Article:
The new institute is headed by Vasily Klucharev, a professor at the Higher School of Economics, who previously worked as Head of the School of Psychology. Vasily Klucharev told the HSE news team about what the School managed to achieve in four years, what the new institute will do and how attitudes towards psychology and neuroscience are changing.

Freedom, Not Coercion

A feeling of freedom and a sense of responsibility are directly related to one another. Scientists from HSE’s International Laboratory of Positive Psychology of Personality and Motivation, the University of Missouri and Omsk State University have become the first to prove this link in a study involving both Russian and American participants.

How Neurotechnologies Impact Risk Appetite

Researchers from the Higher School of Economics have shown that by stimulating the frontal cortex, a person’s financial risk appetite can be increased temporarily. Their article on the cognitive mechanisms of risky decision-making was published in eNeuro, an international peer-reviewed scientific journal published by the Society for Neuroscience.

Experiencing Culture Shock

Conscious decision-making and internalized intentions, as opposed to extrinsic influencing factors, are the key to a student’s successful adaption to life in a foreign country. This was confirmed by research carried out by a group of scientists which included Ken Sheldon, Academic Supervisor and Head of the International Laboratory of Positive Psychology of Personality and Motivation at the Higher School of Economics.

Visual Perception of Summary Statistics Not Following Mathematical Rules

Cognitive psychologists of the Higher School of Economics have experimentally demonstrated that people are capable of estimating the mean size of visible objects and their approximate number simultaneously, showing for the first time that these two cognitive processes are independent of each other and do not follow the rules of mathematical statistics. The results of this experiment, published in PLOS One, can inform new approaches to statistical data visualisation and statistical education.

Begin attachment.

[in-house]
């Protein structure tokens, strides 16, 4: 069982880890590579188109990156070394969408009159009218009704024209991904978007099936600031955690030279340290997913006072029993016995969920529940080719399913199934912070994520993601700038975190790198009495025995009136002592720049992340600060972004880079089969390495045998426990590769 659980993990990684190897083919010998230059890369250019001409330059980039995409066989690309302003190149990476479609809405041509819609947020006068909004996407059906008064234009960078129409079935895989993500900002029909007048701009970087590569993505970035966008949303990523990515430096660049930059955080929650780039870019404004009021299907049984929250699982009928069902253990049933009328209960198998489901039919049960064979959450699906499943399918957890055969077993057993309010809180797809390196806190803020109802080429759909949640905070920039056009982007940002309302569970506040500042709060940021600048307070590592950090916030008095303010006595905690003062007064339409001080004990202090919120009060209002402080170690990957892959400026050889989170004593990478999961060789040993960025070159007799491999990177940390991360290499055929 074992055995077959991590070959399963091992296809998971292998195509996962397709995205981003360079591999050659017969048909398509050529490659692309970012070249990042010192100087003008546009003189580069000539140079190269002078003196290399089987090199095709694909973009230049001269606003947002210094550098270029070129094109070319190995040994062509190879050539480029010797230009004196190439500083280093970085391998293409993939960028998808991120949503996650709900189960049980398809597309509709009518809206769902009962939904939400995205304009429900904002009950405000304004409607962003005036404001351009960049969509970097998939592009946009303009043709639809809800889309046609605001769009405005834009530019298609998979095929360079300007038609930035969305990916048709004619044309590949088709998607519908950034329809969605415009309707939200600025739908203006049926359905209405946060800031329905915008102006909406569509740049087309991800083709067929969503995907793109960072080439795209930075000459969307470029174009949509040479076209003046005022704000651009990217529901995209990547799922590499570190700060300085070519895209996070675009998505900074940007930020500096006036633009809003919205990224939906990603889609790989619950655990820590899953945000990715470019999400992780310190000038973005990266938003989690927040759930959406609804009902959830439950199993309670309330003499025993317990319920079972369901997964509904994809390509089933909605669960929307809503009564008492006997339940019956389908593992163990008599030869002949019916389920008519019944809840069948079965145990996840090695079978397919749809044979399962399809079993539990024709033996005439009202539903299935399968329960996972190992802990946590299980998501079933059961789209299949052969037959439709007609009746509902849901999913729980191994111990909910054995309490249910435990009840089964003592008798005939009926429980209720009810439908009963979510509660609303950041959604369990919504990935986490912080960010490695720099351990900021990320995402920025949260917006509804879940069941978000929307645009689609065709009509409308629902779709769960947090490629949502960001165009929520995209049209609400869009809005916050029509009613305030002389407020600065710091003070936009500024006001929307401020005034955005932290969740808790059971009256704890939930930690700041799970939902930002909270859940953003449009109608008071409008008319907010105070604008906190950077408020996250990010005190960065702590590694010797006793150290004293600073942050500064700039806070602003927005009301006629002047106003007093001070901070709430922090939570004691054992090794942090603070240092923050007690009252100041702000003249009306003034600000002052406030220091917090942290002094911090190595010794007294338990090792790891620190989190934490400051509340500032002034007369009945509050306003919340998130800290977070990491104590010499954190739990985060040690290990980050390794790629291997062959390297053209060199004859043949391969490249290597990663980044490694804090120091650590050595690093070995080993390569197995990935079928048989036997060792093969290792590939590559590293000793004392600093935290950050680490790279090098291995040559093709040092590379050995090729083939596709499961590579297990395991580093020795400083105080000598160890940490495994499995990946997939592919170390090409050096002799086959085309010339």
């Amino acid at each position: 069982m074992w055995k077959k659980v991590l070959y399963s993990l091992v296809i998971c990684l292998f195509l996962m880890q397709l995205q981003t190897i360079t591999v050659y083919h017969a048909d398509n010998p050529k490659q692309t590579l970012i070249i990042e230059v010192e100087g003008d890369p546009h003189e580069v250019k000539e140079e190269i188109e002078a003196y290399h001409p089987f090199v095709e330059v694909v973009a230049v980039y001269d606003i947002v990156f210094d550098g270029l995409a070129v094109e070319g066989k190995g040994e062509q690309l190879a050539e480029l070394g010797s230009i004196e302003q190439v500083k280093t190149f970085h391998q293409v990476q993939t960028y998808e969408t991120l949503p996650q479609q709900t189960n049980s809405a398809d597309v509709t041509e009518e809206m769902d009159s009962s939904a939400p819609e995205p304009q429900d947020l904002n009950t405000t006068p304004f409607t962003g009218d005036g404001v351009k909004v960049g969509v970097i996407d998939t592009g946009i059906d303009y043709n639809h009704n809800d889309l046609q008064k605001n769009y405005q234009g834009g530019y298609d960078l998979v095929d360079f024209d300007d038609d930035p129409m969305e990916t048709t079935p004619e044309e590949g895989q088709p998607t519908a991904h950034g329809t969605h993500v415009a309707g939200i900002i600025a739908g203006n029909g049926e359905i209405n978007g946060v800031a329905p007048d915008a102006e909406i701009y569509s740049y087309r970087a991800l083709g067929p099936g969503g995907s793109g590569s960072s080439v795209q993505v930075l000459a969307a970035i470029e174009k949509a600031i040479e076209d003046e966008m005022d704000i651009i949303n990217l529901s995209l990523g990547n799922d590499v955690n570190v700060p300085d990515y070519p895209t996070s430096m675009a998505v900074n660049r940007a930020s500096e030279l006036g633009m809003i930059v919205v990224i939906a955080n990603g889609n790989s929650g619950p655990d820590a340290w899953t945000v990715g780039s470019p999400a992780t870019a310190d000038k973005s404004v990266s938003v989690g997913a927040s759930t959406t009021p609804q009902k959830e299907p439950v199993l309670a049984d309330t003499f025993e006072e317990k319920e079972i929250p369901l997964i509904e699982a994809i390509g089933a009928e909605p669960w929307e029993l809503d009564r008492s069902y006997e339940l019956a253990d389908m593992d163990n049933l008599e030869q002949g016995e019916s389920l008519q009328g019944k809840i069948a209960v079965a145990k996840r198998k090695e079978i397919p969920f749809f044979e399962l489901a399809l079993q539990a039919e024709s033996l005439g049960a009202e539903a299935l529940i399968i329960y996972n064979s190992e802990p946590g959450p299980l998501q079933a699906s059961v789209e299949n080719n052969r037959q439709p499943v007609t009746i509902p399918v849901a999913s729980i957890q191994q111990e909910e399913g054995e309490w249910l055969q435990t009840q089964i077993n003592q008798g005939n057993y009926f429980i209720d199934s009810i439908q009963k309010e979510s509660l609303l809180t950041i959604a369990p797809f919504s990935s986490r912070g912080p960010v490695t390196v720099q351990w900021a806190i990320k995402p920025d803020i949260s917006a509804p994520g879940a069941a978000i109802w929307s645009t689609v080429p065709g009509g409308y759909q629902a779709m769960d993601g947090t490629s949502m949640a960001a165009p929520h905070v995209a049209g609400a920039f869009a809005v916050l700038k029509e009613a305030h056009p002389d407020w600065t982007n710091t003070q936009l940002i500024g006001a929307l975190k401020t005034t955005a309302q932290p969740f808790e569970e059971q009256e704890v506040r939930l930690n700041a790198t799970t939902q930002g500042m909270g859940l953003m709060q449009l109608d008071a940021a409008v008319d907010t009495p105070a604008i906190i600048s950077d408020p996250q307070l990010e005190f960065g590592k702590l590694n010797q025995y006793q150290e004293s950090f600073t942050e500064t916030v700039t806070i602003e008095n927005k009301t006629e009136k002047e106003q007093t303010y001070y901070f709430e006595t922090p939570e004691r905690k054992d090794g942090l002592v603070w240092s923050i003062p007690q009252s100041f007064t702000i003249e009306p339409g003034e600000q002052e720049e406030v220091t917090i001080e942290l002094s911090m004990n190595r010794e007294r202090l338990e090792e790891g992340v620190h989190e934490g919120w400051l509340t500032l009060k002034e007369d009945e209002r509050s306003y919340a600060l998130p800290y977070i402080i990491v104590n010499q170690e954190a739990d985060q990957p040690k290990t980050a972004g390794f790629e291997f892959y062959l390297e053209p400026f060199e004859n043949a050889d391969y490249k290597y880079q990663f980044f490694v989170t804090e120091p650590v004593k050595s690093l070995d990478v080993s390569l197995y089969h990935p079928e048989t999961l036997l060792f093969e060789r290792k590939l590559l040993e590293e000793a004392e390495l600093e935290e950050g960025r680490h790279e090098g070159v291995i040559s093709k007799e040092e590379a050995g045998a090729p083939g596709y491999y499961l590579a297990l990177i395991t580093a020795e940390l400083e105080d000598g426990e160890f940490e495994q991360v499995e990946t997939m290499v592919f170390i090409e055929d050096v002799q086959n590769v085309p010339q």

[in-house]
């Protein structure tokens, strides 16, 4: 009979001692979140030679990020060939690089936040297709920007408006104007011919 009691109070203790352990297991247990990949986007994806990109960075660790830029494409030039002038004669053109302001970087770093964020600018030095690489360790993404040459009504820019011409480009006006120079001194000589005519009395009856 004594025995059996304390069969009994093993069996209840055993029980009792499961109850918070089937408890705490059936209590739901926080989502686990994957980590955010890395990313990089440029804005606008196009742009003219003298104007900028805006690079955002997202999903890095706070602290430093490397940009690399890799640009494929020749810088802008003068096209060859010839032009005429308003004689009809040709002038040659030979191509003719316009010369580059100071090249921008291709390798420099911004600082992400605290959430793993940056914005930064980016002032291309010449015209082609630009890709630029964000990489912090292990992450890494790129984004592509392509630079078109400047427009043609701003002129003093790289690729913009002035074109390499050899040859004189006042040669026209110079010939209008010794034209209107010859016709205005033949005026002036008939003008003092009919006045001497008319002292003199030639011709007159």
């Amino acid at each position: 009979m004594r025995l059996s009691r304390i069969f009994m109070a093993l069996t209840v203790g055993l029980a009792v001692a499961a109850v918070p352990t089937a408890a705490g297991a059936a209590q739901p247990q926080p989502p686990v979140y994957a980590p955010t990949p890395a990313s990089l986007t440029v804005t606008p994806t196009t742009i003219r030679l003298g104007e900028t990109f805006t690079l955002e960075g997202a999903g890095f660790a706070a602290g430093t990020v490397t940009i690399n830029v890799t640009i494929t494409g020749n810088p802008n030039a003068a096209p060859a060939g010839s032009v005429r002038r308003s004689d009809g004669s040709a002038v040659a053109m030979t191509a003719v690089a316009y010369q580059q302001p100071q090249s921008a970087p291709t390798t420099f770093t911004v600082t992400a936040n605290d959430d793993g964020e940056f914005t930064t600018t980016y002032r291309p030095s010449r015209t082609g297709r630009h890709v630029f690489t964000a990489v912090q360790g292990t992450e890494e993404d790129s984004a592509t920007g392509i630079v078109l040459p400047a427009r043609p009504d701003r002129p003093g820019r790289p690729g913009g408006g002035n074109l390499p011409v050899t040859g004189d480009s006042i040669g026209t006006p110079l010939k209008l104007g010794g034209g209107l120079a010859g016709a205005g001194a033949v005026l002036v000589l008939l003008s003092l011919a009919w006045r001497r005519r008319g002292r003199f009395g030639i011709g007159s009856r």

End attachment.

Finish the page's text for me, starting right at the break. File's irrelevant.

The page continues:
How Spatial Navigation Correlates with Language

Cognitive neuroscientists from the Higher School of Economics and Aarhus University experimentally demonstrate how spatial navigation impacts language comprehension. The results of the study have been published in NeuroImage.

Immeasurable Hardiness of Character

The Grit Scale questionnaire has gained popularity over the past decade, not only in research but also in practical psychology and in employee selection. The questionnaire is used to measure 'grit' – a personality trait which combines perseverance in reaching one's goals, on one hand, and consistency of one's interests over time, on the other. HSE researchers have found a way to prove that 'grit' is not a single personality trait and the Grit Scale measures two independent constructs.

Researchers Learn More about Maximizing Brain Use

Neuroscientists from Higher School of Economics and Charité University Clinic in Berlin have come up with a new multivariate method for predicting behavioural response to a stimulus using information about the phase of preceding neuronal oscillations recorded with EEG. The method may eventually find practical application in fields such as competitive sports, education and patient treatment. The study's findings are published in the paper ‘On optimal spatial filtering for the detection of phase coupling in multivariate neural recordings’.

Admission to HSE Was a Key Event in My Life

Ekaterina Vasilevskaya is a second year student on the full-time advanced doctoral programme, and also a visiting lecturer at HSE. Since 2016, she has participated in the 'Health Literacy and Its Impact on Weight-Related Behaviors in College Students’ research project at Florida International University, USA. In her interview for the Doctoral School of Psychology, Ekaterina spoke about being admitted to the HSE doctoral programme, and her studies.

HSE School of Psychology Moves to Centre of Moscow

The School of Psychology has moved to Armyansky Pereulok, which was a long-awaited event for HSE psychology students. The school was previously located at one of the university’s more remote campuses on Volgogradsky Prospekt. The HSE Centre for Cognition & Decision Making also made an important move recently, this time into the university’s building on Krivokolenny Pereulok. Below we show and discuss where and how HSE students will be learning starting this September.